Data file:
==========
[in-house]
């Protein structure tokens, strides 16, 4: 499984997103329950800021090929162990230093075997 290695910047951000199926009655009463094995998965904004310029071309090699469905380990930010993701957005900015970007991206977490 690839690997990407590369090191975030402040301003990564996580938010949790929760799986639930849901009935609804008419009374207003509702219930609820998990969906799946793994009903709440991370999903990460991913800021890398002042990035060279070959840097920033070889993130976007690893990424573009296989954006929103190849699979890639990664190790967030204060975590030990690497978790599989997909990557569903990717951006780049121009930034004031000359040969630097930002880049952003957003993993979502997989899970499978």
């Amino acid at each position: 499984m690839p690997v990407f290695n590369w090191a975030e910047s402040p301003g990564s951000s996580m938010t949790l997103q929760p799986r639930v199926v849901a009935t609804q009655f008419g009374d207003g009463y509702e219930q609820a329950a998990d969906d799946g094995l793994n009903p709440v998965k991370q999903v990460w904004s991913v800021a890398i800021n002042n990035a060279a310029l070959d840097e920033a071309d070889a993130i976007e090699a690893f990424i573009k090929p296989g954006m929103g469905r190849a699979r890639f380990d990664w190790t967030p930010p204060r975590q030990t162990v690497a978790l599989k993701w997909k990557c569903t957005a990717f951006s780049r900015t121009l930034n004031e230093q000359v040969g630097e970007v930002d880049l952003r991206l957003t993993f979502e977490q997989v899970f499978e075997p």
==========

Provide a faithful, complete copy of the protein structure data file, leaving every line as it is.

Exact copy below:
[in-house]
């Protein structure tokens, strides 16, 4: 499984997103329950800021090929162990230093075997 290695910047951000199926009655009463094995998965904004310029071309090699469905380990930010993701957005900015970007991206977490 690839690997990407590369090191975030402040301003990564996580938010949790929760799986639930849901009935609804008419009374207003509702219930609820998990969906799946793994009903709440991370999903990460991913800021890398002042990035060279070959840097920033070889993130976007690893990424573009296989954006929103190849699979890639990664190790967030204060975590030990690497978790599989997909990557569903990717951006780049121009930034004031000359040969630097930002880049952003957003993993979502997989899970499978």
């Amino acid at each position: 499984m690839p690997v990407f290695n590369w090191a975030e910047s402040p301003g990564s951000s996580m938010t949790l997103q929760p799986r639930v199926v849901a009935t609804q009655f008419g009374d207003g009463y509702e219930q609820a329950a998990d969906d799946g094995l793994n009903p709440v998965k991370q999903v990460w904004s991913v800021a890398i800021n002042n990035a060279a310029l070959d840097e920033a071309d070889a993130i976007e090699a690893f990424i573009k090929p296989g954006m929103g469905r190849a699979r890639f380990d990664w190790t967030p930010p204060r975590q030990t162990v690497a978790l599989k993701w997909k990557c569903t957005a990717f951006s780049r900015t121009l930034n004031e230093q000359v040969g630097e970007v930002d880049l952003r991206l957003t993993f979502e977490q997989v899970f499978e075997p």